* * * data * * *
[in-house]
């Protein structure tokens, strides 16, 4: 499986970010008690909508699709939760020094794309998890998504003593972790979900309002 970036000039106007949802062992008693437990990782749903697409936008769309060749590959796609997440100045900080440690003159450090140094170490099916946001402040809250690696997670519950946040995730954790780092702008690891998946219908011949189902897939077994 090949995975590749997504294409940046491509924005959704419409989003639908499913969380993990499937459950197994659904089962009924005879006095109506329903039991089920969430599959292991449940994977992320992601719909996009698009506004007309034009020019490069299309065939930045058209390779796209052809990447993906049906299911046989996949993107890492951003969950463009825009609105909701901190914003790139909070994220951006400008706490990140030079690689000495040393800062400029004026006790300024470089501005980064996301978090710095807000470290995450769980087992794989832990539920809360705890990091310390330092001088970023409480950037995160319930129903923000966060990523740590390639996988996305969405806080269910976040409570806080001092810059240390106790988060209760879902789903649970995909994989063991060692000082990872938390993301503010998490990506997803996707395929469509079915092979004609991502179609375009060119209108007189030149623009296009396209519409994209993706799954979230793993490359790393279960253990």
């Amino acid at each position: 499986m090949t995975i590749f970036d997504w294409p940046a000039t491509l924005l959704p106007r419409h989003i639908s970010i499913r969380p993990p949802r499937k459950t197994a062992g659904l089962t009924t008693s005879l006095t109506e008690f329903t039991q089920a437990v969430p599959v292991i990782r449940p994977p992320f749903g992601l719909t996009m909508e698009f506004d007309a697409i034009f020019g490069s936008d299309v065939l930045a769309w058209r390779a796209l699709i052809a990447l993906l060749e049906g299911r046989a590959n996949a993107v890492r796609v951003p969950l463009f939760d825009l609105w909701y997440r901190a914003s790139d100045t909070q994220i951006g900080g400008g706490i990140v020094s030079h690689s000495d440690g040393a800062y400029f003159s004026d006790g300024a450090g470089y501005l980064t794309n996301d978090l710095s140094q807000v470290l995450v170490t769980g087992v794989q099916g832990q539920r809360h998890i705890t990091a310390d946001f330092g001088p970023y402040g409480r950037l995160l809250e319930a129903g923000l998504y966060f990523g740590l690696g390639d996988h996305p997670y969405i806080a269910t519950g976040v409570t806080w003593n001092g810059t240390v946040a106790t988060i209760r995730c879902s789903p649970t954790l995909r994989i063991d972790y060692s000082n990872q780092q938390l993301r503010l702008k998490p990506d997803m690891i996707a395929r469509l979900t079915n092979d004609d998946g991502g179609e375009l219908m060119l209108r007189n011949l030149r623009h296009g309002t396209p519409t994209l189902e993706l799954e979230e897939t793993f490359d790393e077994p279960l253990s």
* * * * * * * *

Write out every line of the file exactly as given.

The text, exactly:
[in-house]
């Protein structure tokens, strides 16, 4: 499986970010008690909508699709939760020094794309998890998504003593972790979900309002 970036000039106007949802062992008693437990990782749903697409936008769309060749590959796609997440100045900080440690003159450090140094170490099916946001402040809250690696997670519950946040995730954790780092702008690891998946219908011949189902897939077994 090949995975590749997504294409940046491509924005959704419409989003639908499913969380993990499937459950197994659904089962009924005879006095109506329903039991089920969430599959292991449940994977992320992601719909996009698009506004007309034009020019490069299309065939930045058209390779796209052809990447993906049906299911046989996949993107890492951003969950463009825009609105909701901190914003790139909070994220951006400008706490990140030079690689000495040393800062400029004026006790300024470089501005980064996301978090710095807000470290995450769980087992794989832990539920809360705890990091310390330092001088970023409480950037995160319930129903923000966060990523740590390639996988996305969405806080269910976040409570806080001092810059240390106790988060209760879902789903649970995909994989063991060692000082990872938390993301503010998490990506997803996707395929469509079915092979004609991502179609375009060119209108007189030149623009296009396209519409994209993706799954979230793993490359790393279960253990």
């Amino acid at each position: 499986m090949t995975i590749f970036d997504w294409p940046a000039t491509l924005l959704p106007r419409h989003i639908s970010i499913r969380p993990p949802r499937k459950t197994a062992g659904l089962t009924t008693s005879l006095t109506e008690f329903t039991q089920a437990v969430p599959v292991i990782r449940p994977p992320f749903g992601l719909t996009m909508e698009f506004d007309a697409i034009f020019g490069s936008d299309v065939l930045a769309w058209r390779a796209l699709i052809a990447l993906l060749e049906g299911r046989a590959n996949a993107v890492r796609v951003p969950l463009f939760d825009l609105w909701y997440r901190a914003s790139d100045t909070q994220i951006g900080g400008g706490i990140v020094s030079h690689s000495d440690g040393a800062y400029f003159s004026d006790g300024a450090g470089y501005l980064t794309n996301d978090l710095s140094q807000v470290l995450v170490t769980g087992v794989q099916g832990q539920r809360h998890i705890t990091a310390d946001f330092g001088p970023y402040g409480r950037l995160l809250e319930a129903g923000l998504y966060f990523g740590l690696g390639d996988h996305p997670y969405i806080a269910t519950g976040v409570t806080w003593n001092g810059t240390v946040a106790t988060i209760r995730c879902s789903p649970t954790l995909r994989i063991d972790y060692s000082n990872q780092q938390l993301r503010l702008k998490p990506d997803m690891i996707a395929r469509l979900t079915n092979d004609d998946g991502g179609e375009l219908m060119l209108r007189n011949l030149r623009h296009g309002t396209p519409t994209l189902e993706l799954e979230e897939t793993f490359d790393e077994p279960l253990s």